A day off walking and time for some foot care. We’ve been walking fast especially first thing in order to keep warm and the pounding has hurt our feet. Time to repair and reflect.
The hostal Moratinos is superbly well run by Daniel and Martina: clean, efficient, simple but smart. For example there is underfloor heating which is pure luxury after weeks of those cold tiles. And last night we ate spinach omelette without chips. Muesli for breakfast. Yum.
Lots of nice things in Spain.
Cafe con leche
Good ordinary wine “water to refresh, wine to fortify”. Ok can do.
Very smart pharmacies. No matter how decrepit the town: there may be 70s window displays, falling masonry, dogs running wild and free, I guarentee the pharmacy will be sparkling clean but sparsely stocked. They offer tiny tubes of Vaseline, a lubricant we slather on religiously everyday and which we need in industrial quantities. There will also be a large display of Compeed, magic skin.
I am back on food and feet: let’s try to raise the tone.
Churches, bell towers, corbels (Look it up. We had to.) Immense gilded altar pieces under huge vaulted stone roofs. Every village has one and The Way passes many. Sadly I get very little sense of the presence of God or even much spirituality. It may be that as this is not my tradition and so it leaves me cold, but the truth is it does not warm me.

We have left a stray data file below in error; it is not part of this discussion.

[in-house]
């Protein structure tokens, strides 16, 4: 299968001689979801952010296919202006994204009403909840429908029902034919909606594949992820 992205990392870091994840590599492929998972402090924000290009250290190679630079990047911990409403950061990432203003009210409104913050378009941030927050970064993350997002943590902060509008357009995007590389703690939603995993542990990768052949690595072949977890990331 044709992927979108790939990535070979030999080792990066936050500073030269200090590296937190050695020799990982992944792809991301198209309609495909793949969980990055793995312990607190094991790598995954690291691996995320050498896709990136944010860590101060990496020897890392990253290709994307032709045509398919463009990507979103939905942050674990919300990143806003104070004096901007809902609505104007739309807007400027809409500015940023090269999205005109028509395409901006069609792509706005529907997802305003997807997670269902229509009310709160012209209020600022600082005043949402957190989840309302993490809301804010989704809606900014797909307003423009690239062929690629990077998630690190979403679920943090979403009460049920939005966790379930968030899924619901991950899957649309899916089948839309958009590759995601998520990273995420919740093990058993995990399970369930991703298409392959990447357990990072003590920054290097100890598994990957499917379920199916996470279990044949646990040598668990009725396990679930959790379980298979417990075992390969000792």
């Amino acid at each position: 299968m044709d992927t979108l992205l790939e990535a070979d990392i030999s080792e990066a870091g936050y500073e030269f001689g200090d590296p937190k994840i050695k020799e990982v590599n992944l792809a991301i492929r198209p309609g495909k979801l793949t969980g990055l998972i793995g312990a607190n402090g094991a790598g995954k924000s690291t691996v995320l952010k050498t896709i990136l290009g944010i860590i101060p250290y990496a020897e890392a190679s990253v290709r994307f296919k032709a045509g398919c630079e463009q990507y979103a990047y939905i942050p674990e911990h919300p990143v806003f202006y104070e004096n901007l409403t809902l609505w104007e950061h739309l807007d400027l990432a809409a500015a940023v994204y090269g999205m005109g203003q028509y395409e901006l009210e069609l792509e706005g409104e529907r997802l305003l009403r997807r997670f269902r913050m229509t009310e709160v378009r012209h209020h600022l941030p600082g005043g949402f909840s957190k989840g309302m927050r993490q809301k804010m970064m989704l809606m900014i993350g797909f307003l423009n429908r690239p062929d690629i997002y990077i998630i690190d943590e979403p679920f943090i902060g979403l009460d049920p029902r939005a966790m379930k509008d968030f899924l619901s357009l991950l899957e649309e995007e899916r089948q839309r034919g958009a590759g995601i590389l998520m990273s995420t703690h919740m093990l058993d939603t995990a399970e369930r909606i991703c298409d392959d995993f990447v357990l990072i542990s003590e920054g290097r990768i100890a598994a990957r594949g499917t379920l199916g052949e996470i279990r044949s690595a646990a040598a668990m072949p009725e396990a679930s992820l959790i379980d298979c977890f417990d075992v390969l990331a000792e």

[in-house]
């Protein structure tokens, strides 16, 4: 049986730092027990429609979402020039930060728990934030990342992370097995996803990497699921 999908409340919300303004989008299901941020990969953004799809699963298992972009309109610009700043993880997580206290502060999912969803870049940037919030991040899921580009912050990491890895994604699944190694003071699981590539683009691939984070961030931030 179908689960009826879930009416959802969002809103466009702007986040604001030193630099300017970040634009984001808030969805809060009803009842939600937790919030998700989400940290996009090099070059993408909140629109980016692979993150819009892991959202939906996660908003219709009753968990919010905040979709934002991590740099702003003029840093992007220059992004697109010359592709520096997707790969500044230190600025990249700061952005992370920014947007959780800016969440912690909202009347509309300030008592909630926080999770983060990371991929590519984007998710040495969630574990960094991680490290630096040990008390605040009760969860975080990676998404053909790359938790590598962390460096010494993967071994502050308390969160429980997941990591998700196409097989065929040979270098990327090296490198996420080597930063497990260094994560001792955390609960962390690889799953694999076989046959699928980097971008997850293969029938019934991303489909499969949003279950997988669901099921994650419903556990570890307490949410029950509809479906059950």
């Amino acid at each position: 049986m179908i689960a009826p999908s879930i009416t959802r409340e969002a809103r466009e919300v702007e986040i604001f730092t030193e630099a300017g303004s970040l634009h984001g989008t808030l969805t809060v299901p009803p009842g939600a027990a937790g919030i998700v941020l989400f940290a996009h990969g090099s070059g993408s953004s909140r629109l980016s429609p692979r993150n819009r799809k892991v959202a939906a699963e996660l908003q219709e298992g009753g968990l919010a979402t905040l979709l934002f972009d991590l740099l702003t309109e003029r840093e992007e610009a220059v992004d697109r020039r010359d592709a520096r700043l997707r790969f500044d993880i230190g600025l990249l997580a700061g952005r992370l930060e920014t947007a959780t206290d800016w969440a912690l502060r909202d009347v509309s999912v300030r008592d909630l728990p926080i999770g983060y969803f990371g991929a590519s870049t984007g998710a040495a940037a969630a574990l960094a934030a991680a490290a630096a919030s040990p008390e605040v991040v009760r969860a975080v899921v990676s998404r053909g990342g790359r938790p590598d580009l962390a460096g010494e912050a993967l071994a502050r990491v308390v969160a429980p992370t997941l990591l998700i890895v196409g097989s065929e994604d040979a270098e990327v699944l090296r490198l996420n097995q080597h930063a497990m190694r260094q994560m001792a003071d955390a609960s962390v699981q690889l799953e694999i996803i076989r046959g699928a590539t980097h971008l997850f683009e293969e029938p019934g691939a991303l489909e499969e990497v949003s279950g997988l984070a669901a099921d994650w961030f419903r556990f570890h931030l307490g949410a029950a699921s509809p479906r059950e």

I do feel wonder at the skill and artistry shown by people in an age where mere survival was precarious. But mostly my wonder is at the natural landscape. Northern Spain is stunning. While it is unseasonably cold, spring is underway and the sky is full of birds. Swifts and swallows, buzzards and storks. Yes storks! Building their nests on the church tower, up and up, and how are they not blown away in this blasted wind?
Wild flowers, rippling wheat and barley.
Birdsong on the wind.
Very few cars pass us. I know that will change as we carry on.
Walking across the meseta is mesmerising. Our friend Sue did the Camino in September /October when all was brown and scorched: she found it sublime. Our meseta is verdantly alive but strangely empty nonetheless. We have lots of thinking time. We keep a regular walking pace which allows thoughts to flow freely. Now and then I look northward where, under the clouds, lie some menacing looking mountains, to my shame I can’t name them. They are still covered in snow. Surreal is the word that springs to mind.
Helen and I often refer to The Lord of the Rings. We have a sense of journey and a desired goal. The countryside plays its part in this: sometimes it feels dark and menacing as if it could swallow us up. We’d disappear and it would be as if we never existed. Sometimes, like today, the places we stay are so warm and benevolent, we don’t want to leave. This feels like Rivendell or the last homely house before the sea.
We are entering the second half of the Camino and are more aware now of the challenges and pitfalls than we were. But the pull to Santiago is very strong. We so want to walk there. Our fellow walkers are encouraging as they face their own doubts and health problems. We urge each other on. I am sure this all sounds very cheesy but I don’t care. It’s something very real, not slick or glamourous. Not very 21 st century. But strangely more and more people are choosing to walk the way and the infrastructure is struggling to cope with them . There are three places to stay in this village of 30people. Tonight we are going to eat pizza at the other albergue. Yum.